• Peter Heinrich
    2019-04-11 11:39

    Flowery and funny self-help from the turn of the (last) century, this little book was an uncanny, spot-on description of my daily routine and how I often think of it. It was slightly shocking to hear my modern quotidian hang-ups called out by a guy addressing "clerks" in a time of 36-cent round-trip train tickets, since I tend to think of them as my personal hang-ups. As in, they're my cross to bear and no one else could possibly understand, yadda yadda yadda.It was pleasantly deflating to be shown in no uncertain terms that my problems weren't new.Some of my favorite quotes:"I will continue to chat with my companions in distress—that innumerable band of souls who are haunted, more or less painfully, by the feeling that the years slip by, and slip by, and slip by, and that they have not yet been able to get their lives into proper working order.""But he will not be tormented in the same way as the man who, desiring to reach Mecca, and harried by the desire to reach Mecca, never leaves Brixton.""[Our aspiration] springs from a fixed idea that we ought to do something in addition to those things which we are loyally and morally obliged to do.""Until an effort is made to satisfy that wish [to do something more], the sense of uneasy waiting for something to start which has not started will remain to disturb the peace of the soul.""There is no magic method of beginning. If a man standing on the edge of a swimming-bath and wanting to jump into the cold water should ask you, 'How do I begin to jump?' you would merely reply, 'Just jump. Take hold of your nerves and jump.'""[Ardour] is eager to move mountains and divert the course of rivers. It isn't content till it perspires. And then, too often, when it feels the perspiration on its brow, it wearies all of a sudden and dies, without even putting itself to the trouble of saying, 'I've had enough of this.'""A failure or so, in itself, would not matter, if it did not incur a loss of self-esteem and of self-confidence.""In the cultivation of the mind one of the most important factors is precisely the feeling of strain, of difficulty, of a task which one part of you is anxious to achieve and another part of you is anxious to shirk."

  • Dan Tasse
    2019-03-23 11:59

    This guy is quite a baller. "What I suggest is that at six o'clock you look facts in the face and admit that you are not tired (because you are not, you know)..." "'I hate all the arts!' you say. My dear sir, I respect you more and more." and a lot more badass quotes that I forgot to write down.But also, he's an example that proves that this "lifestyle design" or even "time management" stuff wasn't born yesterday. He's writing this for the common middle-class you or me, who wishes to "accomplish something outside [his] formal programme." He points out how, in 1910, a bunch of people went to work, came home, and twiddled away their time, while growing upset that they're wasting their lives.His solution, part 1, is to set aside 90 minutes 3x/week and dedicate them to learning in depth about something. Literature if you like (poetry, not novels); other arts if you don't; or just a sense of in-depth knowledge and wonder in all things. The whole thing smacks of being very English: "Just Try Harder!" But at the same time, there are a lot of Buddhist undertones:"You can turn over a new leaf every hour if you choose.""When you leave your house, concentrate your mind on a subject (no matter what, to begin with). You will not have gone ten yards before your mind has skipped away under your very eyes and is larking round the corner with another subject. Bring it back by the scruff of the neck. Ere you have reached the station you will have brought it back about forty times. Do not despair. Continue.""The most important of all perceptions is the continual perception of cause and effect- in other words, the perception of the continuous development of the universe""Let the pace of the first lap be even absurdly slow, but let it be as regular as possible."It's a spot of enlightened jelly wrapped in a doughnut of stiff-upper-lip. Well, better than most Englishness, which doesn't even have the jelly.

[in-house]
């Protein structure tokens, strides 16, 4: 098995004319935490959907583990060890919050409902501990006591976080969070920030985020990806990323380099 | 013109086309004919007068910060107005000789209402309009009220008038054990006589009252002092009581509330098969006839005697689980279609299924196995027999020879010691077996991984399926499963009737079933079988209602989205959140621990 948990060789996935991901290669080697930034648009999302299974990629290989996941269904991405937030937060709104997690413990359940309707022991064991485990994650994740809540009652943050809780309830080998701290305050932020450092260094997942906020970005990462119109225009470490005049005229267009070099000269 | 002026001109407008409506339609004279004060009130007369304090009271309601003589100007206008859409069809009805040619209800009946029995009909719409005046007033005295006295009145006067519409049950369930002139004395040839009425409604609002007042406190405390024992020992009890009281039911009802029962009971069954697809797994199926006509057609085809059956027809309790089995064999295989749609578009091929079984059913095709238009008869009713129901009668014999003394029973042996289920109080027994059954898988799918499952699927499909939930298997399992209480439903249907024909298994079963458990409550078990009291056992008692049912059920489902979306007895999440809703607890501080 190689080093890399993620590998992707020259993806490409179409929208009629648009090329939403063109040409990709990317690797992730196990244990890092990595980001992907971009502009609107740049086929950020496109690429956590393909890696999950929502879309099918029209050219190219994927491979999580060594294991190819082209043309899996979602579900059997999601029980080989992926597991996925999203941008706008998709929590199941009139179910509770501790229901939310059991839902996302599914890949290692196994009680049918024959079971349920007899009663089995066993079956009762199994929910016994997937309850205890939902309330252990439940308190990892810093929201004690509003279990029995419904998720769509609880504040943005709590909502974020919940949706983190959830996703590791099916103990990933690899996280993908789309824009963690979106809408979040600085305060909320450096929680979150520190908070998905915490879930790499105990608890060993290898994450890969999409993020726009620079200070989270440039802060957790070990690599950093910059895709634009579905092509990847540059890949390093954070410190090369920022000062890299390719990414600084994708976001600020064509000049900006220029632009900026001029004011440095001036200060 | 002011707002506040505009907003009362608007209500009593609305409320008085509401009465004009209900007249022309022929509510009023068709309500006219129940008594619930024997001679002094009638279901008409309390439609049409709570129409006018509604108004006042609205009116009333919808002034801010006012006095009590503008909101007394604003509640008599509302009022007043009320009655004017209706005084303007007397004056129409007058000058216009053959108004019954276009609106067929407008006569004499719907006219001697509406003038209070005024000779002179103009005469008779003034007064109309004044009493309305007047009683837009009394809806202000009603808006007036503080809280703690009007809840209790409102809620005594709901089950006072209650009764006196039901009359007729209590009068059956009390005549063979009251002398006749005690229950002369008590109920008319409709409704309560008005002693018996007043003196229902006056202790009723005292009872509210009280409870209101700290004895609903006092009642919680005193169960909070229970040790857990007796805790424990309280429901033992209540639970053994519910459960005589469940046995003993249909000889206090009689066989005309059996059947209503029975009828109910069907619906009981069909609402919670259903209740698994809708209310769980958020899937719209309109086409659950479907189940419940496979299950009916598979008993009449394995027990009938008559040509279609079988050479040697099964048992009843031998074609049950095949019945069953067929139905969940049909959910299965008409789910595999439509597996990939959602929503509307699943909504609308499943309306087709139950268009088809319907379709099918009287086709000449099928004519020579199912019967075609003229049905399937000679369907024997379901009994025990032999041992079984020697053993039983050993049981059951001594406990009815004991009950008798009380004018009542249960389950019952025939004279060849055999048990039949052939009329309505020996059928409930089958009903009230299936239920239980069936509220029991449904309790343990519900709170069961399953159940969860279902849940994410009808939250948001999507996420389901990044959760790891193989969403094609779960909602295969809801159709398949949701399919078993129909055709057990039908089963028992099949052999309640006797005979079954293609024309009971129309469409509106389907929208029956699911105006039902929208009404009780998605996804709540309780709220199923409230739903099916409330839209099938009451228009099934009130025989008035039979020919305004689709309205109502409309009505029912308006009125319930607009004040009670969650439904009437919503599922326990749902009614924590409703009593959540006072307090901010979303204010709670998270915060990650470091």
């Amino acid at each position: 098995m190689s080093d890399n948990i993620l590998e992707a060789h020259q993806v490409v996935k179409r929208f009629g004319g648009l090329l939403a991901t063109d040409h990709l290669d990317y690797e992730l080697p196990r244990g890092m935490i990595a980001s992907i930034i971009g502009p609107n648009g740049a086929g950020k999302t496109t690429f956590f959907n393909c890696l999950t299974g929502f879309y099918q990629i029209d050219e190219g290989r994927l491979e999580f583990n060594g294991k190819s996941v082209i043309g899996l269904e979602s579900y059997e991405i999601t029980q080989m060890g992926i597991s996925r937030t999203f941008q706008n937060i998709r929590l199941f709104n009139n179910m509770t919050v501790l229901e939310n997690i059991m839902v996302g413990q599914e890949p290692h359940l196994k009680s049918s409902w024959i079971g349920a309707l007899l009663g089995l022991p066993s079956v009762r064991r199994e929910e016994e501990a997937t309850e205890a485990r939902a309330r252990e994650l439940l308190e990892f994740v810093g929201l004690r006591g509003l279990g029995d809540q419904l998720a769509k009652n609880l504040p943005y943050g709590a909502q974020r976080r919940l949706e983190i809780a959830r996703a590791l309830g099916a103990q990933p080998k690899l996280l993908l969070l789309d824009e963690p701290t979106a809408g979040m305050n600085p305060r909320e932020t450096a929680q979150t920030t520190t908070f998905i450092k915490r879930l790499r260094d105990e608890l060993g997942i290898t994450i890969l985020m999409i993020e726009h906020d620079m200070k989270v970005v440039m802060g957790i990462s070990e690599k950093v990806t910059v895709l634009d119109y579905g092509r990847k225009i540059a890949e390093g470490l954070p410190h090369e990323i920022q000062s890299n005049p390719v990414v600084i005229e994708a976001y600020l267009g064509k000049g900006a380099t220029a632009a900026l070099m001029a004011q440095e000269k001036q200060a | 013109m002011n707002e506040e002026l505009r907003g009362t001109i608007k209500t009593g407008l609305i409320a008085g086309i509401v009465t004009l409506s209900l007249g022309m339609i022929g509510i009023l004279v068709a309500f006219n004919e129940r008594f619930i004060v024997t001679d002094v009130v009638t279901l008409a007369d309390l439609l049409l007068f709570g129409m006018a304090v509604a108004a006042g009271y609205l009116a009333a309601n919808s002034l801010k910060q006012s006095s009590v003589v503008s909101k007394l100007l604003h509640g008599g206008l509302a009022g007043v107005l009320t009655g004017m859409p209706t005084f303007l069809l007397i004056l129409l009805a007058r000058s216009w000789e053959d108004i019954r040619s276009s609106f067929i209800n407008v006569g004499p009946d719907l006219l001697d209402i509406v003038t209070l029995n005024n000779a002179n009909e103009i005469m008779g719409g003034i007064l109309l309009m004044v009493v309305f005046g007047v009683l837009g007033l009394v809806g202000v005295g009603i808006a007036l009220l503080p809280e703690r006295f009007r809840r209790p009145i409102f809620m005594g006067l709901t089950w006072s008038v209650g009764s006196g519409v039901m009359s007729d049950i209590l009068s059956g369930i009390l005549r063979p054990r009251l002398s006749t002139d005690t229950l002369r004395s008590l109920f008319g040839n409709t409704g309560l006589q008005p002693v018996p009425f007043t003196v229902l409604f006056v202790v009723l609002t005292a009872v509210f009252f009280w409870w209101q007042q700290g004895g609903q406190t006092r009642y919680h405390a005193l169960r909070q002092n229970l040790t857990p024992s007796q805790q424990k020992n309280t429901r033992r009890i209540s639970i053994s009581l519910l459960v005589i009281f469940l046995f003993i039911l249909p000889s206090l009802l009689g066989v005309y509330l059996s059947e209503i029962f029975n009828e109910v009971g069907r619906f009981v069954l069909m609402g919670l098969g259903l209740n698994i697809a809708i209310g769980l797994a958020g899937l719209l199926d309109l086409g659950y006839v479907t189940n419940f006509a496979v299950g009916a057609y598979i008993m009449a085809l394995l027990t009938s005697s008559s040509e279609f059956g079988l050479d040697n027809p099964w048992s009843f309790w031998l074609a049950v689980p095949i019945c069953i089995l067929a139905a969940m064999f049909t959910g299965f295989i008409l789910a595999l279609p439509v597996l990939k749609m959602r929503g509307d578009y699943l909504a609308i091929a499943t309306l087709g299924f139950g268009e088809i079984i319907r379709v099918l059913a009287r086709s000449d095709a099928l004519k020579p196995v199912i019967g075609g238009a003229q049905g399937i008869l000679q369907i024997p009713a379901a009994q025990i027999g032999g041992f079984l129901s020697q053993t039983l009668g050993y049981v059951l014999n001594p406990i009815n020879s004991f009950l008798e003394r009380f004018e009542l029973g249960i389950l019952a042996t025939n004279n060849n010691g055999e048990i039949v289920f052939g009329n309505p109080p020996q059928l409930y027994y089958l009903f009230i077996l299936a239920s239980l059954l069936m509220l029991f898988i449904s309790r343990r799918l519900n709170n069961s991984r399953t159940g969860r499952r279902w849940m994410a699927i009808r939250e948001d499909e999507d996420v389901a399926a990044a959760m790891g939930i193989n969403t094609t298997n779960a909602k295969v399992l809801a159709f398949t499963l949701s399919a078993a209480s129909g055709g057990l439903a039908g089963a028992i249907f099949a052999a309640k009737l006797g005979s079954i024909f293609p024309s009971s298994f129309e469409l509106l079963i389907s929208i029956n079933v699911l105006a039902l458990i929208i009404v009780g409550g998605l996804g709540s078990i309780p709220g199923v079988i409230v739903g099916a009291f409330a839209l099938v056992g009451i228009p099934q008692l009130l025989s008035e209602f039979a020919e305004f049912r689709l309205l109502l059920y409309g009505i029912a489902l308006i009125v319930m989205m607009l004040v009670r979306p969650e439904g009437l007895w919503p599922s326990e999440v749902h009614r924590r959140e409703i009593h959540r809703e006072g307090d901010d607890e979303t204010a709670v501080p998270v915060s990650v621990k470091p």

• Yzobelle
    2019-03-25 13:55

    How to live on 24 hours a day?! … Oh tell me about it! I had always thought 24 hours in a day are never enough to do everything I want to do. Oftentimes I wished that a day extended to at least 34 hours. Some other times though, I wished for the clock to stop so that I get to do what I want without compromising the things I NEED to do. The dilemma between the wants and the needs is always a strenuous battle. But Arnold Bennett managed to pacify and console my soul. Written 102 years ago (!!!), this work has not lost its timeliness and significance. (Now that defines a classic!) To live is what Bennett teaches us. To LIVE is what we are after – and not simply to exist. This self-help time management guru offers practical and wise steps to earn the real treasure in life – and he is referring to time – not money. “Money is far more commoner than time. When one reflects, one perceives that money is just about the commonest thing there is.”I felt so good when the author treats the seconds and the minutes of an hour as the “little pearls” of our life. The thought of it is simply beautiful!

  • Tisha
    2019-04-14 15:00